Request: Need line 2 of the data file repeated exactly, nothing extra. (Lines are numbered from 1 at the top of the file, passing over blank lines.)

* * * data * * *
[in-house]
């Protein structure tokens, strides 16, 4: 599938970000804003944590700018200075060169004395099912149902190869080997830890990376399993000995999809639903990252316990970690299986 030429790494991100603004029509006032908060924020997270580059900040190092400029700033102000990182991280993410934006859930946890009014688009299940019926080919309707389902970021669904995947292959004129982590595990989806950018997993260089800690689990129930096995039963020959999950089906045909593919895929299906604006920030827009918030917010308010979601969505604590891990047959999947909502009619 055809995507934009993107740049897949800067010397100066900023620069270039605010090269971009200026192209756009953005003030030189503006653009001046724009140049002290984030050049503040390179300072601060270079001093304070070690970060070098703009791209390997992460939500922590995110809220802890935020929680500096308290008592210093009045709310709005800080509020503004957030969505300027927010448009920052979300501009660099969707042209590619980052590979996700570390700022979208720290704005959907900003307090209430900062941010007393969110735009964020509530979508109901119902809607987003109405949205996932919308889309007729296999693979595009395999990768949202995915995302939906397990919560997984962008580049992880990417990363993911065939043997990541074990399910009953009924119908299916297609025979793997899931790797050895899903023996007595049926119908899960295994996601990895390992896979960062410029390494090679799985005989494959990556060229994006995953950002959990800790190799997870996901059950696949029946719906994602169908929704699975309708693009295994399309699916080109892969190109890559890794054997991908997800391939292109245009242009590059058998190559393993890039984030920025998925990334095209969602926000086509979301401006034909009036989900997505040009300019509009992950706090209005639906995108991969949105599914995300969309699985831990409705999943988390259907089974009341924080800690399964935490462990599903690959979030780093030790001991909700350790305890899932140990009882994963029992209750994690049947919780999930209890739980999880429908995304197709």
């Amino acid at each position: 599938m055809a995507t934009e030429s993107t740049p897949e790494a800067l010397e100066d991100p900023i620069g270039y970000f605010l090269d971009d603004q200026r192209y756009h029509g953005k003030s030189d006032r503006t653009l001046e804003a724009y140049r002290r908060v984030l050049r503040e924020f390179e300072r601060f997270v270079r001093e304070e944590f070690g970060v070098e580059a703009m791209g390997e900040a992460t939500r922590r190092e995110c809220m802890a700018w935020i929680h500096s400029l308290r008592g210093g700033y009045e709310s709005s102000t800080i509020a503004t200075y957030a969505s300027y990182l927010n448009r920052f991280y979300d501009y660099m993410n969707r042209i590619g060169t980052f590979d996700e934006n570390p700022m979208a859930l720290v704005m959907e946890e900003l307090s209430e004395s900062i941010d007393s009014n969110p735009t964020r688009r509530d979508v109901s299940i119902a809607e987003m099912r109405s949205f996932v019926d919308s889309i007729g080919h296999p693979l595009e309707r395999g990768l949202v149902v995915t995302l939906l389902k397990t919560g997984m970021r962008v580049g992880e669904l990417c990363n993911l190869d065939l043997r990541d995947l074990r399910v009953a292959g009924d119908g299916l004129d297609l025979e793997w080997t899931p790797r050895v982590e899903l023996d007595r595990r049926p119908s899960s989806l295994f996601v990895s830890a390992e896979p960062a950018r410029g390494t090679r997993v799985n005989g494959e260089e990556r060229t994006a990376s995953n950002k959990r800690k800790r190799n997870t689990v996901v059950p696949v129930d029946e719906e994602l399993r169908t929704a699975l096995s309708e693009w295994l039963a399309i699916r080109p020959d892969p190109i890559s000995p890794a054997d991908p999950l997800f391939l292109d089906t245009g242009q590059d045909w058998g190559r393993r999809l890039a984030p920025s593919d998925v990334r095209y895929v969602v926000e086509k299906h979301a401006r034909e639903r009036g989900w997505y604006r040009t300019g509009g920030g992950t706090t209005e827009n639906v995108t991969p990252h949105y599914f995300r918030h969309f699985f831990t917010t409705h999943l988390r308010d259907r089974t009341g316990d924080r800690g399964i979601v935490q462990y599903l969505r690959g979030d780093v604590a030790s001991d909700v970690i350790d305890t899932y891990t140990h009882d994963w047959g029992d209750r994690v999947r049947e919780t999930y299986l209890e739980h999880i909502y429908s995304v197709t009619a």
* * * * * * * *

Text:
């Protein structure tokens, strides 16, 4: 599938970000804003944590700018200075060169004395099912149902190869080997830890990376399993000995999809639903990252316990970690299986 030429790494991100603004029509006032908060924020997270580059900040190092400029700033102000990182991280993410934006859930946890009014688009299940019926080919309707389902970021669904995947292959004129982590595990989806950018997993260089800690689990129930096995039963020959999950089906045909593919895929299906604006920030827009918030917010308010979601969505604590891990047959999947909502009619 055809995507934009993107740049897949800067010397100066900023620069270039605010090269971009200026192209756009953005003030030189503006653009001046724009140049002290984030050049503040390179300072601060270079001093304070070690970060070098703009791209390997992460939500922590995110809220802890935020929680500096308290008592210093009045709310709005800080509020503004957030969505300027927010448009920052979300501009660099969707042209590619980052590979996700570390700022979208720290704005959907900003307090209430900062941010007393969110735009964020509530979508109901119902809607987003109405949205996932919308889309007729296999693979595009395999990768949202995915995302939906397990919560997984962008580049992880990417990363993911065939043997990541074990399910009953009924119908299916297609025979793997899931790797050895899903023996007595049926119908899960295994996601990895390992896979960062410029390494090679799985005989494959990556060229994006995953950002959990800790190799997870996901059950696949029946719906994602169908929704699975309708693009295994399309699916080109892969190109890559890794054997991908997800391939292109245009242009590059058998190559393993890039984030920025998925990334095209969602926000086509979301401006034909009036989900997505040009300019509009992950706090209005639906995108991969949105599914995300969309699985831990409705999943988390259907089974009341924080800690399964935490462990599903690959979030780093030790001991909700350790305890899932140990009882994963029992209750994690049947919780999930209890739980999880429908995304197709």